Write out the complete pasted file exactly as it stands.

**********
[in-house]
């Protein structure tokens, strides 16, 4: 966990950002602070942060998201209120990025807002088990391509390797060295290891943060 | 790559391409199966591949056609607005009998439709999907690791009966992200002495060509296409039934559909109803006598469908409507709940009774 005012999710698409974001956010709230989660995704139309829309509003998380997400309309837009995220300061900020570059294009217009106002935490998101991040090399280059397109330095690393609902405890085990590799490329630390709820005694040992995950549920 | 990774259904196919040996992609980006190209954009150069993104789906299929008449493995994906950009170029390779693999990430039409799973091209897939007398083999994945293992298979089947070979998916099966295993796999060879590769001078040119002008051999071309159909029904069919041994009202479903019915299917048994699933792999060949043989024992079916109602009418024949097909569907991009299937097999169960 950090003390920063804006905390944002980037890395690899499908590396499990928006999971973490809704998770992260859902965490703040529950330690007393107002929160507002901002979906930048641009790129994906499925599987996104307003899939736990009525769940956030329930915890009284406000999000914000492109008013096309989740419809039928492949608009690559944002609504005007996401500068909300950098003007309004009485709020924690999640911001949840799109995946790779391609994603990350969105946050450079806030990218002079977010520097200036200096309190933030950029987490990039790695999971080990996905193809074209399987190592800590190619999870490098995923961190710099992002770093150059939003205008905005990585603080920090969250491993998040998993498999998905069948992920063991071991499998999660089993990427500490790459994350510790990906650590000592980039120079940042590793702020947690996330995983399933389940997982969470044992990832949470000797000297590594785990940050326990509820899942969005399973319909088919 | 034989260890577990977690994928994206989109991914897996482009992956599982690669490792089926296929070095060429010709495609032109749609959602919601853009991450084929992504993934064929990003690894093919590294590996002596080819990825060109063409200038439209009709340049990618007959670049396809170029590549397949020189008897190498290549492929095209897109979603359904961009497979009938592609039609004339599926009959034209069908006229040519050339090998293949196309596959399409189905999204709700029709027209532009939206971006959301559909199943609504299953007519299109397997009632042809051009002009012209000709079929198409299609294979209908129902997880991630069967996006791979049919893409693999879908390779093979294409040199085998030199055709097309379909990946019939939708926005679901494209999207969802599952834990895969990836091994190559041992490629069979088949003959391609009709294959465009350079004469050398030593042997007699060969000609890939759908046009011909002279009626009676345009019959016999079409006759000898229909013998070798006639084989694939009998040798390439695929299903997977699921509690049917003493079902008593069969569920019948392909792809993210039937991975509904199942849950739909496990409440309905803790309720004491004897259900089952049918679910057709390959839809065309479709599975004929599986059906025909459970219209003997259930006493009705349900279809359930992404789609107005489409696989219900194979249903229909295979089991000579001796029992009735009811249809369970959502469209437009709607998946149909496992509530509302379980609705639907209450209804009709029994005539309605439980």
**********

[in-house]
């Protein structure tokens, strides 16, 4: 966990950002602070942060998201209120990025807002088990391509390797060295290891943060 | 790559391409199966591949056609607005009998439709999907690791009966992200002495060509296409039934559909109803006598469908409507709940009774 005012999710698409974001956010709230989660995704139309829309509003998380997400309309837009995220300061900020570059294009217009106002935490998101991040090399280059397109330095690393609902405890085990590799490329630390709820005694040992995950549920 | 990774259904196919040996992609980006190209954009150069993104789906299929008449493995994906950009170029390779693999990430039409799973091209897939007398083999994945293992298979089947070979998916099966295993796999060879590769001078040119002008051999071309159909029904069919041994009202479903019915299917048994699933792999060949043989024992079916109602009418024949097909569907991009299937097999169960 950090003390920063804006905390944002980037890395690899499908590396499990928006999971973490809704998770992260859902965490703040529950330690007393107002929160507002901002979906930048641009790129994906499925599987996104307003899939736990009525769940956030329930915890009284406000999000914000492109008013096309989740419809039928492949608009690559944002609504005007996401500068909300950098003007309004009485709020924690999640911001949840799109995946790779391609994603990350969105946050450079806030990218002079977010520097200036200096309190933030950029987490990039790695999971080990996905193809074209399987190592800590190619999870490098995923961190710099992002770093150059939003205008905005990585603080920090969250491993998040998993498999998905069948992920063991071991499998999660089993990427500490790459994350510790990906650590000592980039120079940042590793702020947690996330995983399933389940997982969470044992990832949470000797000297590594785990940050326990509820899942969005399973319909088919 | 034989260890577990977690994928994206989109991914897996482009992956599982690669490792089926296929070095060429010709495609032109749609959602919601853009991450084929992504993934064929990003690894093919590294590996002596080819990825060109063409200038439209009709340049990618007959670049396809170029590549397949020189008897190498290549492929095209897109979603359904961009497979009938592609039609004339599926009959034209069908006229040519050339090998293949196309596959399409189905999204709700029709027209532009939206971006959301559909199943609504299953007519299109397997009632042809051009002009012209000709079929198409299609294979209908129902997880991630069967996006791979049919893409693999879908390779093979294409040199085998030199055709097309379909990946019939939708926005679901494209999207969802599952834990895969990836091994190559041992490629069979088949003959391609009709294959465009350079004469050398030593042997007699060969000609890939759908046009011909002279009626009676345009019959016999079409006759000898229909013998070798006639084989694939009998040798390439695929299903997977699921509690049917003493079902008593069969569920019948392909792809993210039937991975509904199942849950739909496990409440309905803790309720004491004897259900089952049918679910057709390959839809065309479709599975004929599986059906025909459970219209003997259930006493009705349900279809359930992404789609107005489409696989219900194979249903229909295979089991000579001796029992009735009811249809369970959502469209437009709607998946149909496992509530509302379980609705639907209450209804009709029994005539309605439980």